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What do you mean by compiler hooks here? I just mean intrinsics and magic traits. sizeof() is an intrinsic. It looks like a function, but isn't. Copy is a magic trait. It works like a trait but signals additional meaning to the compiler. So is Add. Implementing Add looks like implementing any other trait, except that it conveys extra meaning to the compiler. The GC support will involve basically the same thing. In fact, that intrinsic will probably be wrapped in a slightly higher level api, so you're not even directly calling an intrinsic.

Like I said, the GC will look like a normal library and be loaded the normal way. It doesn't hook into the compiler like a plugin (no library code is run at compile time), it just makes use of magic traits and functions which signal meaning to the compiler. Such traits and functions already exist in rust for non-gc purposes and get used all the time.

Rust also has that replace-allocator support you mentioned, BTW. If anything, allocator crates are more "special" that GC crates -- GC crates look like any other crate, but allocator crates have some special annotation.

I think I read a preprint of that paper, not sure (cant read the paper from here right now). It addresses the other half of the rust GC problem -- one half is designing a safe GC interface (which is solved by rust-gc or these hooks), the other is writing a good and useful GC algorithm.




Magic traits and intrisics are also a form of compiler hooks, without them the compiler will not have any idea what to do with the library.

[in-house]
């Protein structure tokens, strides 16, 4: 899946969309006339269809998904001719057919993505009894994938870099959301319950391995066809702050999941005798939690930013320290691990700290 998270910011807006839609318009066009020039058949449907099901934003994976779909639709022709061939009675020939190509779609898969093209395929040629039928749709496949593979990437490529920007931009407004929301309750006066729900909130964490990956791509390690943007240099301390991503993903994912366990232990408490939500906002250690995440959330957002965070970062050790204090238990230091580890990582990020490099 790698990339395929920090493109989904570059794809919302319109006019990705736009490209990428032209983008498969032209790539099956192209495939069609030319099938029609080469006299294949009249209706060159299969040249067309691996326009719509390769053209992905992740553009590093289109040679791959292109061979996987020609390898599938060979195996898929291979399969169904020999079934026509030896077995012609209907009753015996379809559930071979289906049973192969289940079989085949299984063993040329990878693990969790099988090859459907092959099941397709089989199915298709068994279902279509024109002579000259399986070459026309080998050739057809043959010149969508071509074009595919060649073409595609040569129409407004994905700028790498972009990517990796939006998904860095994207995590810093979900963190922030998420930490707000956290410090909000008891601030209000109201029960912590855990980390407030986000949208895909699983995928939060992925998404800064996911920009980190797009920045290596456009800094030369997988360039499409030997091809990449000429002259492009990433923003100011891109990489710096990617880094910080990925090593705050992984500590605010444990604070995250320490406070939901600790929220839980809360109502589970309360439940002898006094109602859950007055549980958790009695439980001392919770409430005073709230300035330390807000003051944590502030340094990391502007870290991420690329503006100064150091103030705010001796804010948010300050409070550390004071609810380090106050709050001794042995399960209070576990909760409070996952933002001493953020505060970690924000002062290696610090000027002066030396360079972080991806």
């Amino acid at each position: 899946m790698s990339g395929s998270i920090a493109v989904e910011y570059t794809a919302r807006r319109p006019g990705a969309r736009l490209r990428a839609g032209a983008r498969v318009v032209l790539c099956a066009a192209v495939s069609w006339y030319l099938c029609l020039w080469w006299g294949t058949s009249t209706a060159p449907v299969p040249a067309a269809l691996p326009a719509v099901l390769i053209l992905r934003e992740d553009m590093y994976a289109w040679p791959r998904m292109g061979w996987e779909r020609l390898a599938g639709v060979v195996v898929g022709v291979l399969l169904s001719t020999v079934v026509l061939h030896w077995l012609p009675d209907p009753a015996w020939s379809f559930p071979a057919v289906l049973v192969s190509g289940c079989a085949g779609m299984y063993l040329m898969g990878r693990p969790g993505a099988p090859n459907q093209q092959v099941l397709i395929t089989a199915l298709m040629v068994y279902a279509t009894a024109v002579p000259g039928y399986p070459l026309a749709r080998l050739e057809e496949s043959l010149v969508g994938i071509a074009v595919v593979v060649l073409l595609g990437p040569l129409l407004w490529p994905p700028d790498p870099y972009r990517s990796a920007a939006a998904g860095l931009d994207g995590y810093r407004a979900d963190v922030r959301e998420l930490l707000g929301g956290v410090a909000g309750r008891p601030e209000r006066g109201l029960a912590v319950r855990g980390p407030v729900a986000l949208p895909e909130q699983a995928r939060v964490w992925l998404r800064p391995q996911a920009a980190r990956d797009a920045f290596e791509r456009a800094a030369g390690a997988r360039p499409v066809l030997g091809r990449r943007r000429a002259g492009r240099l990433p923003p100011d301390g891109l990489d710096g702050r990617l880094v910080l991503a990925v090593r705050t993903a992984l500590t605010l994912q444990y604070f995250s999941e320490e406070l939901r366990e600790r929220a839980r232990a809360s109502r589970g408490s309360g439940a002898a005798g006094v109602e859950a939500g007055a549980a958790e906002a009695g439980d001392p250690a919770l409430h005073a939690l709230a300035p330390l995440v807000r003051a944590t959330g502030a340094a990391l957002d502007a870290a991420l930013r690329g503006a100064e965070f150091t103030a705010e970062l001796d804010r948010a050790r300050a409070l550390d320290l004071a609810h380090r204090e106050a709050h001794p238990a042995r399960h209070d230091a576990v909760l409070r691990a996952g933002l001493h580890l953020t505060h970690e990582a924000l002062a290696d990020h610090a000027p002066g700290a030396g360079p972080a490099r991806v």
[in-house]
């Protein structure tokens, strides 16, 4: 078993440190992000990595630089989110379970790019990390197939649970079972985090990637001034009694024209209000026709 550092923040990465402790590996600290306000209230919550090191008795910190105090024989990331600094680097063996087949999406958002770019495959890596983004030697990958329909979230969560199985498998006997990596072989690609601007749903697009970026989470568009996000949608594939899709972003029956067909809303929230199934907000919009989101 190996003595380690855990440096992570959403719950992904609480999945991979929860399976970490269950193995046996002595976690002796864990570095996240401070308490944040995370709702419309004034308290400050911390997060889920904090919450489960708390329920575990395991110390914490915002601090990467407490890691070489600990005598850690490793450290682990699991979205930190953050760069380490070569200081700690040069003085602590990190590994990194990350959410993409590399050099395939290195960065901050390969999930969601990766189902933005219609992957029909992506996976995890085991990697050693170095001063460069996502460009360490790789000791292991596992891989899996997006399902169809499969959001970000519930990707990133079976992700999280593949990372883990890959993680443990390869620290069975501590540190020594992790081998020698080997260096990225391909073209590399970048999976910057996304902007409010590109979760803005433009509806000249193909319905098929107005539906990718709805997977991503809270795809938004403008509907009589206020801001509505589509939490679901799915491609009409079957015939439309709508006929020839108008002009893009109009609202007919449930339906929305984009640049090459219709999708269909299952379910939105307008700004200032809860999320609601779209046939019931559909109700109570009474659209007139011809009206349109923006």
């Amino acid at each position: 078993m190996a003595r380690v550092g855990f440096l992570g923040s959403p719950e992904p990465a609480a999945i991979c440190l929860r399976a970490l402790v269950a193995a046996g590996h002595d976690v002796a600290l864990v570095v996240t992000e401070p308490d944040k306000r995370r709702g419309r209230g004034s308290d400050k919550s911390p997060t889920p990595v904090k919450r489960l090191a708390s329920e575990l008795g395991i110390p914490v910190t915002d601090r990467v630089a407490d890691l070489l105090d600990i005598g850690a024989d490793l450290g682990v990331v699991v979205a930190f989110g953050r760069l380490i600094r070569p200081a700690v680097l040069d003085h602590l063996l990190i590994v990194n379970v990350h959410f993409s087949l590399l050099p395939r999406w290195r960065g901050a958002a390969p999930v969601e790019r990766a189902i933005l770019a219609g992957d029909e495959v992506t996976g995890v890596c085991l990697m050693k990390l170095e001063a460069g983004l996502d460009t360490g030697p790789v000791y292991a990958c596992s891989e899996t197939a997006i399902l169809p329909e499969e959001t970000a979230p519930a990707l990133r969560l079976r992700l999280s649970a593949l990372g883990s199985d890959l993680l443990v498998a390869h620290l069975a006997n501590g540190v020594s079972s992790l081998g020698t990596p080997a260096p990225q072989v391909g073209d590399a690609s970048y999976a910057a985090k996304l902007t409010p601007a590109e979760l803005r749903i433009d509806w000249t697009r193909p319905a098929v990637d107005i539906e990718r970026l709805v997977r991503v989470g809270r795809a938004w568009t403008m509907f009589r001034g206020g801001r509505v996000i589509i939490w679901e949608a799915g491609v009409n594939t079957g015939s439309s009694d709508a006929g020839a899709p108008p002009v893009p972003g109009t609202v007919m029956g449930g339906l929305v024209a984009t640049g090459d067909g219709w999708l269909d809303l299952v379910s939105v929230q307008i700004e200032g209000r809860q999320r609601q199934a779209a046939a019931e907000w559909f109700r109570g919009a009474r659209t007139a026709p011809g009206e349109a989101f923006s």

In any case looking forward to it.


Right, but this is no different from implementing Add or Copy or FnMut or Placer, or calling sizeof or transmute or black_box, or using UnsafeCell. So its not "special" in any way. I don't disagree that its a compiler hook; that's what I called it in the first place :) I disagree that its makes the library in any way "special" or a pseudo library.

I can write a linear algebra library that gives you Vec3d and Matrix4d and the ability to multiply/add such types using regular multiplication operators. I can also write a Gc<T> library that lets you wrap some values in a GC heap allocation, which will have some extra stack maps being generated. It doesn't feel much different to me, both are equally worthy of being called libraries.

Anyway, expect a blog post soon. :)




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